Such symptoms point to one of 3 things: dry soil conditions, soggy wet (poorly drained) soil conditions, or some type of root rot. The best way to diagnose root rot is to either take a living by declining plant to your County Extension Office or to pull it and check to see if the roots are brown and dead more so than the top parts. Root rots are sometimes due to wet soil conditions but not always. There is often nothing that can be done but with some rot organisms you can drench with an appropriate labeled fungicide if you catch the problem early enough.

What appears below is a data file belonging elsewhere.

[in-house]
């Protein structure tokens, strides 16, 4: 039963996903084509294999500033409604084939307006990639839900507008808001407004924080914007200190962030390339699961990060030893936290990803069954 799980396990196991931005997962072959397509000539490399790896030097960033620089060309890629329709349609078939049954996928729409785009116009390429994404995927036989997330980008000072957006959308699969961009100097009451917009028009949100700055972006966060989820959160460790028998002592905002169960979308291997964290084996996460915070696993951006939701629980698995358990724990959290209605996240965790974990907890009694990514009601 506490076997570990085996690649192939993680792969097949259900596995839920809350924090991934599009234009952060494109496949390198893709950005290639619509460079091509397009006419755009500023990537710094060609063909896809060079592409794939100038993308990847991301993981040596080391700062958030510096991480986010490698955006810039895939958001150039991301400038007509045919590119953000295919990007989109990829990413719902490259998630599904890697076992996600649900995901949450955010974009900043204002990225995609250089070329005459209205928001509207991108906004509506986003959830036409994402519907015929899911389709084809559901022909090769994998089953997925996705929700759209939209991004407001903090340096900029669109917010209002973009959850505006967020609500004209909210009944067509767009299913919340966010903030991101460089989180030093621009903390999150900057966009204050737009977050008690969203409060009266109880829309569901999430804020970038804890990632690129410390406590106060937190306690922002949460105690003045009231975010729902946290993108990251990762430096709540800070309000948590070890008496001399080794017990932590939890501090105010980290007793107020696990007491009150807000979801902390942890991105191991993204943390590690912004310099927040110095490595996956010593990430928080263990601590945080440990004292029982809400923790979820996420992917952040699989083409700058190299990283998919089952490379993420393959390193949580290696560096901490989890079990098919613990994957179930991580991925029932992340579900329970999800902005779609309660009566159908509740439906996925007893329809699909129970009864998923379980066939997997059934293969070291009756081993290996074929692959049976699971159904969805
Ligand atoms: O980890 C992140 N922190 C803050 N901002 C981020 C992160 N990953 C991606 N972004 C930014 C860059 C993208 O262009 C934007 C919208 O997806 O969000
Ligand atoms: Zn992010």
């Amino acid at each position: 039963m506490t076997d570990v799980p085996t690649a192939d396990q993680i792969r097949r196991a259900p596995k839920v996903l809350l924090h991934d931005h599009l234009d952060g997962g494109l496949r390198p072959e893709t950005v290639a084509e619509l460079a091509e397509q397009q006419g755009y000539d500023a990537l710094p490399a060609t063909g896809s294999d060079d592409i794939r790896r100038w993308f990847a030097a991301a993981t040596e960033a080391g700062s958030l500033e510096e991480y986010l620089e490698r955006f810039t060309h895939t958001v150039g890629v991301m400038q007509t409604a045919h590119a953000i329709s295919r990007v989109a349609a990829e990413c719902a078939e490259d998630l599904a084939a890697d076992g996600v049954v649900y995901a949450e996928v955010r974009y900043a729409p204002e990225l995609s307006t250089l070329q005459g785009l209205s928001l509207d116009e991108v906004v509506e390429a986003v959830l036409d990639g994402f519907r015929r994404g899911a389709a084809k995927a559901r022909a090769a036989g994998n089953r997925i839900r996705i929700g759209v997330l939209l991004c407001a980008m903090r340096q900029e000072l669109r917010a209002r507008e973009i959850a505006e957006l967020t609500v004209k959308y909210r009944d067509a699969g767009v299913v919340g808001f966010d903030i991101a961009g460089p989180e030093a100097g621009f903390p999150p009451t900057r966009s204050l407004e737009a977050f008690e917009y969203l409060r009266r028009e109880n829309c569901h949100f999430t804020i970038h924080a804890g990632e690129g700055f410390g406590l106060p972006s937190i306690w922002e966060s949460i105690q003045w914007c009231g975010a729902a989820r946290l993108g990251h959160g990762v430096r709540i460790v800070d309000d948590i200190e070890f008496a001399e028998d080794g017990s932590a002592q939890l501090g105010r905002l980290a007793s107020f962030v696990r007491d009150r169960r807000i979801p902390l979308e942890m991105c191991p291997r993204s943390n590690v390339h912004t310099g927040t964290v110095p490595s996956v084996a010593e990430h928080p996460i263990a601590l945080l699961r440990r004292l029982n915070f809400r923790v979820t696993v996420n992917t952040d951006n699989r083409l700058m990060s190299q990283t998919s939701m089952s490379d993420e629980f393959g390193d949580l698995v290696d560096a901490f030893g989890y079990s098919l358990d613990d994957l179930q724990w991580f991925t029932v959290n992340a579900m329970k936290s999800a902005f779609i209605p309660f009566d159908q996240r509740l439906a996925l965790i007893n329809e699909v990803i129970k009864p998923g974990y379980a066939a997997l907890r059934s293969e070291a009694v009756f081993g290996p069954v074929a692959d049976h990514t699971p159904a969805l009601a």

The only way to know for sure which root rot organism is involved and thus to know whether a fungicide will work, or which one to use is to have the problem diagnosed by sending a sample to the state plant pathology lab at Texas A&M. There is a $30 charge for the service. For more information on sending in a sample contact your County Extension Office or see the following web site.
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